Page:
about writing and life and God

Dementia Diary 26: Time to remember

on December 7, 2012

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My Scottish blood hates having to pay first-class postage for Christmas cards. So often, though, I’m at the last minute and some simply have to go first class.

I always vow I’ll get them done early enough to go second class next year.

My husband has always done his own cards, even before we were married. I was used to the Christmas cards being an evening set aside, the table cleared, and an opportunity for memories and good conversation. As a second wife, being excluded from the process of ‘his’ cards always made me felt less part of his life, his circle.

This year, it causes other problems.

He has been talking about doing his Christmas cards for a while. For the past few years he has bought many more cards and stamps than were needed – no doubt forgetting that he already had an ample supply. So I volunteered to bring what was left from last year in the Christmas box.

There were plenty. But would he remember who to send them to? I printed off last year’s list (he had asked me to type up who he’d got cards from the previous year) and brought it.

But I’m not convinced. Not convinced that this is something he can do this year. But he has assured me – once I found his address book – that he wanted to do it himself.

We are told we must respect dementia patients’ dignity and ensure as much independence as possible. So I left the cards and the list and the address book in his room. I suggested I could pick them up next Friday and we could put stamps on and post them. I realise this is me being manipulative and controlling – giving me a way to find out how he’s managed, and be there to rescue him should he need it.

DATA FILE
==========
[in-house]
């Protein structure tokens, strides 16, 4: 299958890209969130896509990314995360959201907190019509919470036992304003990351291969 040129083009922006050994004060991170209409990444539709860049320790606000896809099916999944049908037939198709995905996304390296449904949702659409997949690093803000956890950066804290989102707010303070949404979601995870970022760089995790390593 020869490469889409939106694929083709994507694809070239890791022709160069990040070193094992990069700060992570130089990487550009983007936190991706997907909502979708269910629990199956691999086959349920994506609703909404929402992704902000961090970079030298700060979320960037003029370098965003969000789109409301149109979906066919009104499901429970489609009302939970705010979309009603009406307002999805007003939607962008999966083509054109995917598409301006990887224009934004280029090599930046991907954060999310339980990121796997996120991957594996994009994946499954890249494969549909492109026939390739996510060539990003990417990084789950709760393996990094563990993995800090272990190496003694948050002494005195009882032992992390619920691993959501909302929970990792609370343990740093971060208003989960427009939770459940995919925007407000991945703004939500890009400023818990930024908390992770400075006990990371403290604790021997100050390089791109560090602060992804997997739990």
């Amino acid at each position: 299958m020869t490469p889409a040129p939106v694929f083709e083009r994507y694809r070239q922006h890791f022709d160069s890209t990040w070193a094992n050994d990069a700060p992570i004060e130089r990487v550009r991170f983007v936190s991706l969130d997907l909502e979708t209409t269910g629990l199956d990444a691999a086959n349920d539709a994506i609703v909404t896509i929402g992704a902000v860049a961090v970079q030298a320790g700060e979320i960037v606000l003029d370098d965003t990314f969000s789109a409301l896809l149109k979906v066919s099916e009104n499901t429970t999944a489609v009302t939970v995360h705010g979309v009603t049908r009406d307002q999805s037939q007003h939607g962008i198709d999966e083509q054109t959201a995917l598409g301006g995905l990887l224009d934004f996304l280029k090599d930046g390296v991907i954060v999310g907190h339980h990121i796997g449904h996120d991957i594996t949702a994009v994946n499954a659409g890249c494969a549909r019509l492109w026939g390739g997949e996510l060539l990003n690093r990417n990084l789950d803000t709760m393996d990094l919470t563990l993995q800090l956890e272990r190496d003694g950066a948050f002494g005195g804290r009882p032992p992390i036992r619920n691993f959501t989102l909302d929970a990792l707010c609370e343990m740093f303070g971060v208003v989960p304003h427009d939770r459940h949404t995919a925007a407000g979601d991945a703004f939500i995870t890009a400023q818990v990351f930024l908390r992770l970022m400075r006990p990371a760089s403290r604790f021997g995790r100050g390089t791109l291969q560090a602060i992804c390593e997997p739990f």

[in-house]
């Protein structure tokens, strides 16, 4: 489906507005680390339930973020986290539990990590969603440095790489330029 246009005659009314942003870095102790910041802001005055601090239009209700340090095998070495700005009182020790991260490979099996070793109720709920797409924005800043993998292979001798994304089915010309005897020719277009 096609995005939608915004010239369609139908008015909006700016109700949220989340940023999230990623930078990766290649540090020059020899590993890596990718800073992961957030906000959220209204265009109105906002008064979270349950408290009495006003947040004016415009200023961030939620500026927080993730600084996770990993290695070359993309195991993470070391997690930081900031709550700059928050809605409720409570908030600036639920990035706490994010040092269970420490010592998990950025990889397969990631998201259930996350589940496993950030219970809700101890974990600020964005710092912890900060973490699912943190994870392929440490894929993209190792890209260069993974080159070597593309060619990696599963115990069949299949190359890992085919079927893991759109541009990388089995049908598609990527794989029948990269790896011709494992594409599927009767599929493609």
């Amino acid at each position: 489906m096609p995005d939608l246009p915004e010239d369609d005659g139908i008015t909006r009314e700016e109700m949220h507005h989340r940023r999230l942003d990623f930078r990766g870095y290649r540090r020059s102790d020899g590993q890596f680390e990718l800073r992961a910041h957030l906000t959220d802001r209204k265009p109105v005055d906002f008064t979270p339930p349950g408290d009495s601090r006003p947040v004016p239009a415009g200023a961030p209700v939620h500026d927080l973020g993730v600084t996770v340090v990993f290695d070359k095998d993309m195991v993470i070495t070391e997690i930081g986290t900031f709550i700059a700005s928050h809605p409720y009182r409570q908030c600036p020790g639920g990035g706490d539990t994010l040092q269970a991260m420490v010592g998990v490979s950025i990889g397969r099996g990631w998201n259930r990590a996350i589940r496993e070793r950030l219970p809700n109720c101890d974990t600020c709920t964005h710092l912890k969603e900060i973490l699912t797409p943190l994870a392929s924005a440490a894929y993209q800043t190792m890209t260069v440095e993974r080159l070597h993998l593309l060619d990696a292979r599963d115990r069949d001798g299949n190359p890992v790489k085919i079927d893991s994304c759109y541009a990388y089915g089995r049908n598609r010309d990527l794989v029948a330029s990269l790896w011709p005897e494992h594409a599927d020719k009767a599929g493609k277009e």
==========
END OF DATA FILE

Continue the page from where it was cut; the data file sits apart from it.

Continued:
You see I know the language. I can even recognise the symptoms in myself. Including those of turning molehills into mountains!

Those of you who have had children are probably wagging your heads at me struggling with something so small and simple that you cracked with your children very early.

I have a lot to learn.

Text: “The Lord’s unfailing love surrounds the one who trusts in him” Psalm 32 verse 10b

Prayer: When life is unpredictable, like a minefield, Lord Jesus hold us close to You and help us to hang on to You in obedient trust.

Self-care suggestion: We need to recognise that we can’t control this illness or its symptoms. We can only control our own reactions to it – and the more peacefully we can do that, the better for us and our loved one. I confess freely I fail woefully here! But I’m learning it doesn’t help to beat myself up afterwards. ‘Take it to the Lord in prayer’ as the hymn says. Confess, say sorry (to God and your loved one if appropriate) and move on!.And every time it sidles back into your mind to nag at you, stamp your foot on it and remind yourself you are forgiven by God. And much loved.


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